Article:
At least one other Brussels commune, St Gilles, has also applied for tourist zone recognition in the hope that, if approved, shops there will be able to open on Sundays.

The initiative is being replicated in other Belgian cities including Gent, which plans to extend trading hours until 8pm, albeit just on Thursdays.

Back in 2014, Antwerp beat both Gent and Brussels to the gun by ruling that every first Sunday of the month would be a “Shopping Sunday.”

So, why does Sunday trading matter so much?

Well, Antwerp’s experience offers a clue.

When Belgian’s 2nd city allowed Sunday trading for the first time, on Sunday 7 September 2014, shops reported taking as much in just two hours as they did in an entire trading day during the week.

It is argued by Lemesre and others that shopping hour liberalisation is essential if Brussels is to compete with other international centres such as London and combat the threat posed by ever-growing out-of-town retail complexes, including the mega site currently being developed near the Atomium.

The Flemish liberal party Open Vld also favours more flexible opening hours. 

Mathieu Nuytens, from Vld, told The Brussels Times, “We value the free choice for traders regarding the opening hours of their business. Proposals have been submitted in the past, and in our programme we have pledged to push for longer closing time in the evenings.”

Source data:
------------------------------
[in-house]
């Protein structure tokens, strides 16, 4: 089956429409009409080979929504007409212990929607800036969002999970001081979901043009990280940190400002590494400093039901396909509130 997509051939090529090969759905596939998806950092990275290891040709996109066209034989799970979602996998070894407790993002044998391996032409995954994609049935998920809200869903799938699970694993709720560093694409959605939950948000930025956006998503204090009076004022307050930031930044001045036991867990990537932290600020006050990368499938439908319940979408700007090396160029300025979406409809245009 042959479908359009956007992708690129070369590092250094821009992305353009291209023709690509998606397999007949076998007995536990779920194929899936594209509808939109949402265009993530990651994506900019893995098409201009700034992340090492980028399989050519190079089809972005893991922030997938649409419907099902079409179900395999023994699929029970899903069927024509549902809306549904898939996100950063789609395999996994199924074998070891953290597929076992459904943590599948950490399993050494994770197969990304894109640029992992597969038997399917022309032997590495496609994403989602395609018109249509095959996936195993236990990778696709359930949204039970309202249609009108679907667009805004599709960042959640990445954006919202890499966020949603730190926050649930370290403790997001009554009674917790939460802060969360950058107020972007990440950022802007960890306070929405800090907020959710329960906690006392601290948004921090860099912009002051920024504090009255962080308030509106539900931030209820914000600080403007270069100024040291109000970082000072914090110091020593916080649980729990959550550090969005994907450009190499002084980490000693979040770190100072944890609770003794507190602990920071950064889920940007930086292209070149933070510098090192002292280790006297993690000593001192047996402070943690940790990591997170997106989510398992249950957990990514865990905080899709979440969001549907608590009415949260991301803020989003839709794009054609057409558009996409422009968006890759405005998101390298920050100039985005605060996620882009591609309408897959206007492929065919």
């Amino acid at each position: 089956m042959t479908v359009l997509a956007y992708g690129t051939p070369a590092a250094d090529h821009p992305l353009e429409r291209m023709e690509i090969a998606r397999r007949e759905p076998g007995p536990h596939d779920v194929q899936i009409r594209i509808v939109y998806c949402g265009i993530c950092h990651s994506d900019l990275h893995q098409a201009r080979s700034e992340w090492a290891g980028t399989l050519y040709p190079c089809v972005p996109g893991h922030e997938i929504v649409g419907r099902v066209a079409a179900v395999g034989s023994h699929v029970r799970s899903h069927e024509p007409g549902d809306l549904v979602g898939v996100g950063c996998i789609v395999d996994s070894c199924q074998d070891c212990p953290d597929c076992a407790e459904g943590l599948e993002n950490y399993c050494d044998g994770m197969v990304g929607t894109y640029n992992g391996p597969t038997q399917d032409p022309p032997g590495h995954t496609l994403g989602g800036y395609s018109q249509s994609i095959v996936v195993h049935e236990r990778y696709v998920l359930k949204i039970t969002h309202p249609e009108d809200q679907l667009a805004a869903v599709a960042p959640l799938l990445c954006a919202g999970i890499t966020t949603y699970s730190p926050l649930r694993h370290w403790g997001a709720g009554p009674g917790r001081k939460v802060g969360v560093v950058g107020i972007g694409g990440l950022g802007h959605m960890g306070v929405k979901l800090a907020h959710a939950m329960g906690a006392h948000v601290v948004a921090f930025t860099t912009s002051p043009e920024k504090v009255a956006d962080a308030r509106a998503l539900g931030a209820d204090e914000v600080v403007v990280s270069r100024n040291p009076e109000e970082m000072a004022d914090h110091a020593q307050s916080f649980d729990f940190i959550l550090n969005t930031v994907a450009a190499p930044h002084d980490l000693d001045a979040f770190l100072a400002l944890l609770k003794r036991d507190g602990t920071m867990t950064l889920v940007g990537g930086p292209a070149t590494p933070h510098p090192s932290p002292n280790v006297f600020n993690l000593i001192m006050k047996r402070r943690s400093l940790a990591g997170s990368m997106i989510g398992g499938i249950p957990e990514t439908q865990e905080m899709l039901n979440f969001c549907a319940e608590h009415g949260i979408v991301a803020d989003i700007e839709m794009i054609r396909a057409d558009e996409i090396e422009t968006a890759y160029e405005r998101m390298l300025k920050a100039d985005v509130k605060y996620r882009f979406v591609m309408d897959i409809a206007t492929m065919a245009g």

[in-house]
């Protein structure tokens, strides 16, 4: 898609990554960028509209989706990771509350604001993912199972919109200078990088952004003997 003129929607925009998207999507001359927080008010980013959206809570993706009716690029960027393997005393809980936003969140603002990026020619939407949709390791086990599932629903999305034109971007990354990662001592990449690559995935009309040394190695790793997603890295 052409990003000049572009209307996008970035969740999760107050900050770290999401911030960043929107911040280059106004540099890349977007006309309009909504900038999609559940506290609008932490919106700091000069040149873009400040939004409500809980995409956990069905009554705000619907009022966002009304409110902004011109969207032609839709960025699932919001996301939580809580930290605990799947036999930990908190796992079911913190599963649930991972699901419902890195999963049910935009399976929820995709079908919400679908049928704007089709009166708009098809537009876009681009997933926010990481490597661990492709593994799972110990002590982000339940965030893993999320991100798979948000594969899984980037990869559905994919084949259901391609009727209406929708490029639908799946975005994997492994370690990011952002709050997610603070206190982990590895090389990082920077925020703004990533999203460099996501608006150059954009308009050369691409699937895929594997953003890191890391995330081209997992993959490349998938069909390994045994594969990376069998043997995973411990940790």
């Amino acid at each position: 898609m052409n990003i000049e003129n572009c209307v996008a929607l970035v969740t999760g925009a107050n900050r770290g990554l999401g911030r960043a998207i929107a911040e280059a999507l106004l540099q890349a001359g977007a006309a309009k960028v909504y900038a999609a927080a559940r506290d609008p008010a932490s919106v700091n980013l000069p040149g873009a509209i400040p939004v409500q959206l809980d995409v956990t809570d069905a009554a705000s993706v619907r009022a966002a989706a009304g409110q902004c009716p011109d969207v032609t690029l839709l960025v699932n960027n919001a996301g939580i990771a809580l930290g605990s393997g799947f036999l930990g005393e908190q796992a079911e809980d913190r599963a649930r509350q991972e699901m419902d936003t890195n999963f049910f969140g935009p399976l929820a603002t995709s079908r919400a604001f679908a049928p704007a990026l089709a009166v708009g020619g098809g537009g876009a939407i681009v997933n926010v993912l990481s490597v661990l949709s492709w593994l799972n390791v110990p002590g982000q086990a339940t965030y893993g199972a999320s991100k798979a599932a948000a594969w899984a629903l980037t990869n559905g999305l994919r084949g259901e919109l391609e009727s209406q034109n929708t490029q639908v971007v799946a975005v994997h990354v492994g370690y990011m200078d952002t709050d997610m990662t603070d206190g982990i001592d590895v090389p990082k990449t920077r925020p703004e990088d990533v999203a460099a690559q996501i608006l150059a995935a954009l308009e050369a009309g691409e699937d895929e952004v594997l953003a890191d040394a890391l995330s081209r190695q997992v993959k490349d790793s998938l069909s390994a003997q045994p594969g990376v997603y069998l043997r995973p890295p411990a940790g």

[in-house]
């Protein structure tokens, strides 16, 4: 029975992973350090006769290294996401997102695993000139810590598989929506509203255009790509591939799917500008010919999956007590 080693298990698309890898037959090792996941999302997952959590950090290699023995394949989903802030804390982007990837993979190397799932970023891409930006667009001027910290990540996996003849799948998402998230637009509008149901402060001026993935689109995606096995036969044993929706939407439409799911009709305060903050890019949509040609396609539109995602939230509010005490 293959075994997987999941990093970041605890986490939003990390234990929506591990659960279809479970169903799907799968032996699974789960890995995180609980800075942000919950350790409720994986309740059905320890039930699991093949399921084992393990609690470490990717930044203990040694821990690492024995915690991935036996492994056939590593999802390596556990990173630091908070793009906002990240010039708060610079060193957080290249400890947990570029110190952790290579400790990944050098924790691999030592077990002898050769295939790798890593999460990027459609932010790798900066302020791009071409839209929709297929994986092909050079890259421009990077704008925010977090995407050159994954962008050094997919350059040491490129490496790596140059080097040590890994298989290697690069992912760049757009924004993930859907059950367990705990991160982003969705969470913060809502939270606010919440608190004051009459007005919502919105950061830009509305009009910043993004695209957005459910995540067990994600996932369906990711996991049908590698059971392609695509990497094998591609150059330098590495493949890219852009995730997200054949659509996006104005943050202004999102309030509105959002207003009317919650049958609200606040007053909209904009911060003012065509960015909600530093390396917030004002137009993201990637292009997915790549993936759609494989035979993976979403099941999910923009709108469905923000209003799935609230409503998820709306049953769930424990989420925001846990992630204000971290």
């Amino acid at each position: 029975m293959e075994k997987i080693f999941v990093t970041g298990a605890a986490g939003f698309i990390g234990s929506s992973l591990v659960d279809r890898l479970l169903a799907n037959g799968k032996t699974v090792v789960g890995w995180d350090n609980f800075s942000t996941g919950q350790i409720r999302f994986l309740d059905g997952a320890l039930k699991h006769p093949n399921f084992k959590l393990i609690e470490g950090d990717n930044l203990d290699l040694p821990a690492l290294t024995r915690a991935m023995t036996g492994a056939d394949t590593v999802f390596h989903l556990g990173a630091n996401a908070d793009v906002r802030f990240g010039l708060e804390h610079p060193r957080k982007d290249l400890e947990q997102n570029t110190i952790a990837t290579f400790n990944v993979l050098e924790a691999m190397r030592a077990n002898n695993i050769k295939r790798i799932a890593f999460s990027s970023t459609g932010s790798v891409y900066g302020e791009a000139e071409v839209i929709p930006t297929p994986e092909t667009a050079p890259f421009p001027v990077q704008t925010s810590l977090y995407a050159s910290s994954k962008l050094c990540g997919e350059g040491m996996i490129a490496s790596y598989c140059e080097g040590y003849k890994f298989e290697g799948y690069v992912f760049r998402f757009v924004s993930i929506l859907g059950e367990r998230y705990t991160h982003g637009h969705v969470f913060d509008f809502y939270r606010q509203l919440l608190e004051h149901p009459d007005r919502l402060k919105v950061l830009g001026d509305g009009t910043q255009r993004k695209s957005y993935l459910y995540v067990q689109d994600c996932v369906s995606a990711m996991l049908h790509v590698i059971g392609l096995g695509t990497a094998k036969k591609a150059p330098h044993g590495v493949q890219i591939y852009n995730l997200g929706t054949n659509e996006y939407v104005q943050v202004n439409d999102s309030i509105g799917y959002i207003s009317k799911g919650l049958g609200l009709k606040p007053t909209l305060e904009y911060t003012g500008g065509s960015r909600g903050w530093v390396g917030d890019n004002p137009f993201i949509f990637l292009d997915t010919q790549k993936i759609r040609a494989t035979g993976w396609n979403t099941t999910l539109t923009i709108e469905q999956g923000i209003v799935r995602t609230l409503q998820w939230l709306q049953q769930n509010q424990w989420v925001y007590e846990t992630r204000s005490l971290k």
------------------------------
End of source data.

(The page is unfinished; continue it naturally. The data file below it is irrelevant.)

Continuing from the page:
Nuytens added, “We want to give traders more freedom to better respond to consumer demand and to be stronger in the competition with e-commerce. Of course, we do not oblige dealers to stay open until 10pm. We just want to give them a chance to do so, if they want to.”

Not everyone agrees that we should be allowed to shop 'til we drop. 

When shops in Brussels were given the green light to open on Sunday for the first time, scores of protestors demonstrated and action by some trade unions meant that the doors of several shops, including the major clothing chains Zara and H&M on Rue Neuve, remained firmly closed.

The unions say they have several problems with the idea, including a fear that the bonuses shop employees receive for working on the Sabbath could be threatened as a result of shops being allowed to open more often on that day.

A source at the Christian trade union, ACV, said, “What should not be overlooked in this debate is that working on a Sunday has an impact on workers’ home lives. This does not suit everyone.”

There are also concerns, according to ACV, that Sunday trading creates a lot more traffic, congestion and noise (on what is supposed to be a day of rest) for people living in affected areas.